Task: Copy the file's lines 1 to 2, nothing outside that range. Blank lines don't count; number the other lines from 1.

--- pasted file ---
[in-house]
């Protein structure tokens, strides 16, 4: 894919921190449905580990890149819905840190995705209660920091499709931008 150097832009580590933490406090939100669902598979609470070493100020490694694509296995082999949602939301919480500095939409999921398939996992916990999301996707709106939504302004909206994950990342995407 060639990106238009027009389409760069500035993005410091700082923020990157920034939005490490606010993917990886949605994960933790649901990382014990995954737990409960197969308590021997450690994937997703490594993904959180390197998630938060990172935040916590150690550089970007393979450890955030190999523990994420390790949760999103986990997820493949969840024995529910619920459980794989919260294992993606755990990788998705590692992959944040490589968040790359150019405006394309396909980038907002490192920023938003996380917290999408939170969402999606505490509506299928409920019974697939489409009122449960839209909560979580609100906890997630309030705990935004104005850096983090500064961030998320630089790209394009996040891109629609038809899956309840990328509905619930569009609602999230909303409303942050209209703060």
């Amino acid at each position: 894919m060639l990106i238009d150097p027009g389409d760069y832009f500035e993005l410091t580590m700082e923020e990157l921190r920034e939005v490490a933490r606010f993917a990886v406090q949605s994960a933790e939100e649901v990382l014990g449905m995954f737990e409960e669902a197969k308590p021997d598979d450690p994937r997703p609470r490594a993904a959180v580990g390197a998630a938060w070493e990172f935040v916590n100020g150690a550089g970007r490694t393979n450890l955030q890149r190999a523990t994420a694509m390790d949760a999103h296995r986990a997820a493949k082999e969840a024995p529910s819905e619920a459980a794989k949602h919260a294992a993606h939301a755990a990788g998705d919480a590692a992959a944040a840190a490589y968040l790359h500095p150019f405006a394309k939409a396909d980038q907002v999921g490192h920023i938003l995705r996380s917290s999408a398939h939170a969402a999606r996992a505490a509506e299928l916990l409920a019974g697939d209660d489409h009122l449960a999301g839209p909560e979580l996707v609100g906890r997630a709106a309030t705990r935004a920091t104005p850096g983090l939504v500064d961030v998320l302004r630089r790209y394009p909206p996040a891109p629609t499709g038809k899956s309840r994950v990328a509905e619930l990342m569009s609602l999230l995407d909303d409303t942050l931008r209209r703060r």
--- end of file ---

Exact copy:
[in-house]
């Protein structure tokens, strides 16, 4: 894919921190449905580990890149819905840190995705209660920091499709931008 150097832009580590933490406090939100669902598979609470070493100020490694694509296995082999949602939301919480500095939409999921398939996992916990999301996707709106939504302004909206994950990342995407 060639990106238009027009389409760069500035993005410091700082923020990157920034939005490490606010993917990886949605994960933790649901990382014990995954737990409960197969308590021997450690994937997703490594993904959180390197998630938060990172935040916590150690550089970007393979450890955030190999523990994420390790949760999103986990997820493949969840024995529910619920459980794989919260294992993606755990990788998705590692992959944040490589968040790359150019405006394309396909980038907002490192920023938003996380917290999408939170969402999606505490509506299928409920019974697939489409009122449960839209909560979580609100906890997630309030705990935004104005850096983090500064961030998320630089790209394009996040891109629609038809899956309840990328509905619930569009609602999230909303409303942050209209703060």